Goats, I want you to know, aren’t perfect. I’ve talked on and on about how much I love them but let me tell you, they have their quirks and their moments. Although they are a herd and have a herd mentality, they each have their own personalities, just like any other animal. I’ve talked about the HerdQueen. She has won all of the battles of the horns and ramming in the sides and lifting and throwing by the horns. She has won the right to be Queen. Here, at my place, that means that she rules, or tries to, the food. She wants to claim every pile, or every bowl, as her own, and the head ramming begins. The girls are way more aggressive than the boys. The HerdQueen also leads the group. She may stay behind if she chooses, but if they are out and they perceive a threat, she is in the lead, with her baby bouncing along beside her, learning how to be queen herself.
Pecking order battles take place on a daily basis. Running at each other at high speed and ramming into the side of their ‘enemy’, is normal. Even when it comes to babies, and even the babies themselves do the ramming and challenging. They practically come out of the womb wanting to challenge their place. I’m always trying to catch pictures of the rearing up, raring up, whatever it is, because it amuses me. My favorite one is of Picasso, raring up at Diesel, the lamb. And my other favorite is my poor tiny pregnant Shortcake being challenged after she was sheared. It’s hard to catch, because it’s usually unexpected and happens very fast.
Some want to kiss you, others want to lick the salt off your arms. Some want to play with you and some want to stay as far away from you as they can possibly get. The night that Cherub was dying, Lovey, the bottle baby, didn’t try to get the bottle from me, for the first time. Sometimes I think they understand completely. Other times, I scratch my head. When I had them in the Girls and Ladies pens, behind my house in the L pasture, the fence squares were too big and the babies would stick their heads out to eat greenies and get stuck. The fencing we used originally was not right for goats. Those poor pens, I have no idea how they are holding themselves up with so many cuts of the wires, to free babies. Maya got her horn broken that way and she bled, I squirted purple stuff and you would never know it today. That’s why I moved them to the front pasture. Too many stuck heads, and it was always so traumatic for me, to try to get them out. My husband can do it without cutting the wires, I can’t, not usually.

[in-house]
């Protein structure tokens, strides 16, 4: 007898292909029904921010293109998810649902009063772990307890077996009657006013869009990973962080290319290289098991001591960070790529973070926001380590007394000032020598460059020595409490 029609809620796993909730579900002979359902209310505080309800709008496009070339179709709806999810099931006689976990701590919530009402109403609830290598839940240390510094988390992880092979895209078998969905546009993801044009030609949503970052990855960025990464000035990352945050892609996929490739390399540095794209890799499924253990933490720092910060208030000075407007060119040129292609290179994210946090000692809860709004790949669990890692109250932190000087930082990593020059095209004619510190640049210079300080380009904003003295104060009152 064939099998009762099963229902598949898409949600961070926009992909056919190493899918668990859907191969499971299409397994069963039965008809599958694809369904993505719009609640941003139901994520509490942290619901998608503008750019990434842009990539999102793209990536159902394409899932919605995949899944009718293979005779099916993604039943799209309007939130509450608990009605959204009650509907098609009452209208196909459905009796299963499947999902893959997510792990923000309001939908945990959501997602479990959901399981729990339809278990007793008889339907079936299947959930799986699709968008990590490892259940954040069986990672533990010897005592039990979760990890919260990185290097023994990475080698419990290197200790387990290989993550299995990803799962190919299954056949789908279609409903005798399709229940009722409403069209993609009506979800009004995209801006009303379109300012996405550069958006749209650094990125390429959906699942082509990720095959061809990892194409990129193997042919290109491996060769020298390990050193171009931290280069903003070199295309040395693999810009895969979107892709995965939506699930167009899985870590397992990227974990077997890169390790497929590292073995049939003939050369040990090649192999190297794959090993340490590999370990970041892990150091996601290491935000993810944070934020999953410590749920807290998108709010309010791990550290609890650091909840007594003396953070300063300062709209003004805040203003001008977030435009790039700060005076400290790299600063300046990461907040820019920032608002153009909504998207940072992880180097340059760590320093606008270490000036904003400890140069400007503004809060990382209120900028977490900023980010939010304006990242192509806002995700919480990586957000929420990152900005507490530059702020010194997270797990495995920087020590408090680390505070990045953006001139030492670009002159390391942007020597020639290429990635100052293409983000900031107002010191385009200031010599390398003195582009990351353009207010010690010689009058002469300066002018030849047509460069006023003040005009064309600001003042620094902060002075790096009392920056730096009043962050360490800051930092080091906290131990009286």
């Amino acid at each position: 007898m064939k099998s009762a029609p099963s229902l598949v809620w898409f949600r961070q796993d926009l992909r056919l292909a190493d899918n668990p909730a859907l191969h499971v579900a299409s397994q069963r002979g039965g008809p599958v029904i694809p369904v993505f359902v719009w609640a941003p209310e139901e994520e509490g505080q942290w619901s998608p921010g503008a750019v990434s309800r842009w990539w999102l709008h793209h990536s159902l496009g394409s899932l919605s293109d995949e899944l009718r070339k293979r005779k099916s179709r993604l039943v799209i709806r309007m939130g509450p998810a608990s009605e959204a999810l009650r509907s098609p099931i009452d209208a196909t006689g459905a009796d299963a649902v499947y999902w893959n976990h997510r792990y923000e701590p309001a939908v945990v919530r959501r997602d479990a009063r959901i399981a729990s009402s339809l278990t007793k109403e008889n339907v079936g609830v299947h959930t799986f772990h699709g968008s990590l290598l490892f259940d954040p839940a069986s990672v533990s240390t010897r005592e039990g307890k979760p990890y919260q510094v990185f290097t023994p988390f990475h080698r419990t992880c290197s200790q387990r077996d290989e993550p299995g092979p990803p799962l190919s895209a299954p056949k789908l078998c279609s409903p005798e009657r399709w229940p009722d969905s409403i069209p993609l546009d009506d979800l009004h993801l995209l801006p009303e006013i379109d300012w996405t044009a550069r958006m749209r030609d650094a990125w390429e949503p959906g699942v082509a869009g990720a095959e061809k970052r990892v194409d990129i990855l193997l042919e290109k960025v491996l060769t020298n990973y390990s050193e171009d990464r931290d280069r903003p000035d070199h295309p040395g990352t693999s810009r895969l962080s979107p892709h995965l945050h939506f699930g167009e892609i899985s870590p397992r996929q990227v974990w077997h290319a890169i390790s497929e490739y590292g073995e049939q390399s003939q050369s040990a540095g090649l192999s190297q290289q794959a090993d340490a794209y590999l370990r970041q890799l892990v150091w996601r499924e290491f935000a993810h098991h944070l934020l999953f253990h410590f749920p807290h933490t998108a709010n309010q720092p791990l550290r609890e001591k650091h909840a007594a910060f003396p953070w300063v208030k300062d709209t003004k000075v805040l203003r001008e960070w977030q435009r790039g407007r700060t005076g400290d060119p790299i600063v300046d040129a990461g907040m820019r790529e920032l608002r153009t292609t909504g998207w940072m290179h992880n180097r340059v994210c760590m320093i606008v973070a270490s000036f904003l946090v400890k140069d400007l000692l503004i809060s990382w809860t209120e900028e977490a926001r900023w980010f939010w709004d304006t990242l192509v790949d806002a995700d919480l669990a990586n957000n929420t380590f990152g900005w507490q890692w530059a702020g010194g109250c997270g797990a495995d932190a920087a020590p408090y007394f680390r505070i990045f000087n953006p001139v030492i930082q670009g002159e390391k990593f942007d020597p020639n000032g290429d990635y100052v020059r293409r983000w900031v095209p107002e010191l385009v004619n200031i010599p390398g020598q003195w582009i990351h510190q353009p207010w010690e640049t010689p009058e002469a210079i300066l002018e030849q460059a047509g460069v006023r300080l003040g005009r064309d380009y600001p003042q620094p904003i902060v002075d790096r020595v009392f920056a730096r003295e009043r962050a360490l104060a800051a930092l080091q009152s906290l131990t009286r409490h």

I told you about the birthing symptoms and signs, but labor itself….hmmm. Some scream bloody murder. I have a video on Youtube under the name MamaWillow444, I think, that shows a rather small goat, Dimi, giving birth to Ella, who is now my troublemaker goat. The pups licked her through the fence because Dimi had walked away. It was a struggle but we got them together, and like mother like daughter, Ella had Shortcake and refused to feed her. I had to pin her against the wall and latch the baby on for three days before she figured it out. Some stand and drop the baby, most lay down and one had hers through the fence and I funneled them back through as she had them…Milly, and her Edo and Sendai. And some don’t make a sound. Some let you near the babies and some don’t. Donna doesn’t. Some make friends with you, and some don’t. My favorite girl, Maya, has yet to let me touch her. She has approached me lately since her mother, the HerdQueen ignores her now that she has a new baby, but never completely coming up to me.